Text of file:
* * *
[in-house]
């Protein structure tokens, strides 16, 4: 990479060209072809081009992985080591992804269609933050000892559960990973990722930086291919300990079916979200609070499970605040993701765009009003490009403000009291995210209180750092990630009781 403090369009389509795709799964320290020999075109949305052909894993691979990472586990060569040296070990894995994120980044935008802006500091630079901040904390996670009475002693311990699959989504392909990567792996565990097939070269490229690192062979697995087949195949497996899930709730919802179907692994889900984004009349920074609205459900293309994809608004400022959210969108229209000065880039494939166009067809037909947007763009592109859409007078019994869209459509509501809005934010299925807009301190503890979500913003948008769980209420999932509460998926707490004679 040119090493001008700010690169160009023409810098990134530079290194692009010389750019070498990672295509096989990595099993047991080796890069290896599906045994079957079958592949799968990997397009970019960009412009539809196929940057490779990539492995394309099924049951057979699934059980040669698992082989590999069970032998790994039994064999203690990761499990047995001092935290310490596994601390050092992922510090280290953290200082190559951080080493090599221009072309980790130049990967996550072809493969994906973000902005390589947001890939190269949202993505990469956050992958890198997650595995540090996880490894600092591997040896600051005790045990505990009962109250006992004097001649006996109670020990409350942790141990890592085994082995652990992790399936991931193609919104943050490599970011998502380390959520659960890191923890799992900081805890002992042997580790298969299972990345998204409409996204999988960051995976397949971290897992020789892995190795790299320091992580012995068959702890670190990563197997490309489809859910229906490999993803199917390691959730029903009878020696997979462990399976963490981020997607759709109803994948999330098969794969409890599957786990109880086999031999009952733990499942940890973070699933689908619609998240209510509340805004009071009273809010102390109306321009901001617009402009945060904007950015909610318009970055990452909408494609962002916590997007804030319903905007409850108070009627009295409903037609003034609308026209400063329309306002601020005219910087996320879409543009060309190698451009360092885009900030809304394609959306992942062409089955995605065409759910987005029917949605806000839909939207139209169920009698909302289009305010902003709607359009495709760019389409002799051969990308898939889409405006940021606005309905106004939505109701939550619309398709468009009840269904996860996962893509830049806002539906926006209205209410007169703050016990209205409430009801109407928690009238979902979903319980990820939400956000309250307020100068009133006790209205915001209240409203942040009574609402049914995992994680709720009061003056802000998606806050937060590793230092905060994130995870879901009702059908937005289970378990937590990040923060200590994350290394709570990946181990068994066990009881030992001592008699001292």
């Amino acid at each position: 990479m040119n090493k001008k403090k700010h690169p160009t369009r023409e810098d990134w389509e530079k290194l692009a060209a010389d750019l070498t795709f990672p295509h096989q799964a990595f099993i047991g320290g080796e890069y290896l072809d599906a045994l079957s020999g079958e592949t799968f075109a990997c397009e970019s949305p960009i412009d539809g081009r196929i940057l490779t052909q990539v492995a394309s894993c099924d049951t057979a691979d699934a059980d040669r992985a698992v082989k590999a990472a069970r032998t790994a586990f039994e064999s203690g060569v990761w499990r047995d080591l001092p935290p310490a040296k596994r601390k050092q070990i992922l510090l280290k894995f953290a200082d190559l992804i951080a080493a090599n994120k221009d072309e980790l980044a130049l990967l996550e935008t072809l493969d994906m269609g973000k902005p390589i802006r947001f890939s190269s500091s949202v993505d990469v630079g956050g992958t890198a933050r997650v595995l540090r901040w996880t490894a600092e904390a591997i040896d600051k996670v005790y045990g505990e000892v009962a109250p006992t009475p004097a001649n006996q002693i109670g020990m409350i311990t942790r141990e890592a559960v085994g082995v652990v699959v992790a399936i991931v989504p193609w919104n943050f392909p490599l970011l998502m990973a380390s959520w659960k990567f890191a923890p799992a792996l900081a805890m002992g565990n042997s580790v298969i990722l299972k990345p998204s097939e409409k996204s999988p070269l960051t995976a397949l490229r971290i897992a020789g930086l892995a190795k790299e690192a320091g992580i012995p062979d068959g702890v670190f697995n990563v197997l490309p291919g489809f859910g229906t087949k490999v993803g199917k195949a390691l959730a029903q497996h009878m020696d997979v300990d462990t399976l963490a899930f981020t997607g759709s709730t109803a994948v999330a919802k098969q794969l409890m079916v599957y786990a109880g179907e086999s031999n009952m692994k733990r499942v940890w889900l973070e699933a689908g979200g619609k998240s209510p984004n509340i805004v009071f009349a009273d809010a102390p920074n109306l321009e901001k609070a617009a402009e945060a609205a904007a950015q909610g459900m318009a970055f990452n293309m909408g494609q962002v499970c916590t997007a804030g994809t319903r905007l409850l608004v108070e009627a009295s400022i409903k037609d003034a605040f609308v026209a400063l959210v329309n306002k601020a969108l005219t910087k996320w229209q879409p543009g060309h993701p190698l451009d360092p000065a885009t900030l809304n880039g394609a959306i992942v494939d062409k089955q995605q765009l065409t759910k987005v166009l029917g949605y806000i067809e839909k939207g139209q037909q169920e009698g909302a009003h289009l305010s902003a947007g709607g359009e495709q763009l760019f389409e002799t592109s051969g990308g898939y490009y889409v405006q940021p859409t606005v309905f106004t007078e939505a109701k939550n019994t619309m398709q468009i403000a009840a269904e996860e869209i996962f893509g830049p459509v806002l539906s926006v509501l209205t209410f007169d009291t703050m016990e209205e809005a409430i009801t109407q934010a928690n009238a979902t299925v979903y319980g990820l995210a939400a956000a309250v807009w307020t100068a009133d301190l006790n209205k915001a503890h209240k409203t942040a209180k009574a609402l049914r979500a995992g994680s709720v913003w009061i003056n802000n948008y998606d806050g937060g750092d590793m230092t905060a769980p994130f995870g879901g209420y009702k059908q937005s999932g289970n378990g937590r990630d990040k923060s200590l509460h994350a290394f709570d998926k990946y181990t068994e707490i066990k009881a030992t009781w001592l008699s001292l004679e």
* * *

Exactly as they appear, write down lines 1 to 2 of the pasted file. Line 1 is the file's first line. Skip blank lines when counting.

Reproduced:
[in-house]
């Protein structure tokens, strides 16, 4: 990479060209072809081009992985080591992804269609933050000892559960990973990722930086291919300990079916979200609070499970605040993701765009009003490009403000009291995210209180750092990630009781 403090369009389509795709799964320290020999075109949305052909894993691979990472586990060569040296070990894995994120980044935008802006500091630079901040904390996670009475002693311990699959989504392909990567792996565990097939070269490229690192062979697995087949195949497996899930709730919802179907692994889900984004009349920074609205459900293309994809608004400022959210969108229209000065880039494939166009067809037909947007763009592109859409007078019994869209459509509501809005934010299925807009301190503890979500913003948008769980209420999932509460998926707490004679 040119090493001008700010690169160009023409810098990134530079290194692009010389750019070498990672295509096989990595099993047991080796890069290896599906045994079957079958592949799968990997397009970019960009412009539809196929940057490779990539492995394309099924049951057979699934059980040669698992082989590999069970032998790994039994064999203690990761499990047995001092935290310490596994601390050092992922510090280290953290200082190559951080080493090599221009072309980790130049990967996550072809493969994906973000902005390589947001890939190269949202993505990469956050992958890198997650595995540090996880490894600092591997040896600051005790045990505990009962109250006992004097001649006996109670020990409350942790141990890592085994082995652990992790399936991931193609919104943050490599970011998502380390959520659960890191923890799992900081805890002992042997580790298969299972990345998204409409996204999988960051995976397949971290897992020789892995190795790299320091992580012995068959702890670190990563197997490309489809859910229906490999993803199917390691959730029903009878020696997979462990399976963490981020997607759709109803994948999330098969794969409890599957786990109880086999031999009952733990499942940890973070699933689908619609998240209510509340805004009071009273809010102390109306321009901001617009402009945060904007950015909610318009970055990452909408494609962002916590997007804030319903905007409850108070009627009295409903037609003034609308026209400063329309306002601020005219910087996320879409543009060309190698451009360092885009900030809304394609959306992942062409089955995605065409759910987005029917949605806000839909939207139209169920009698909302289009305010902003709607359009495709760019389409002799051969990308898939889409405006940021606005309905106004939505109701939550619309398709468009009840269904996860996962893509830049806002539906926006209205209410007169703050016990209205409430009801109407928690009238979902979903319980990820939400956000309250307020100068009133006790209205915001209240409203942040009574609402049914995992994680709720009061003056802000998606806050937060590793230092905060994130995870879901009702059908937005289970378990937590990040923060200590994350290394709570990946181990068994066990009881030992001592008699001292």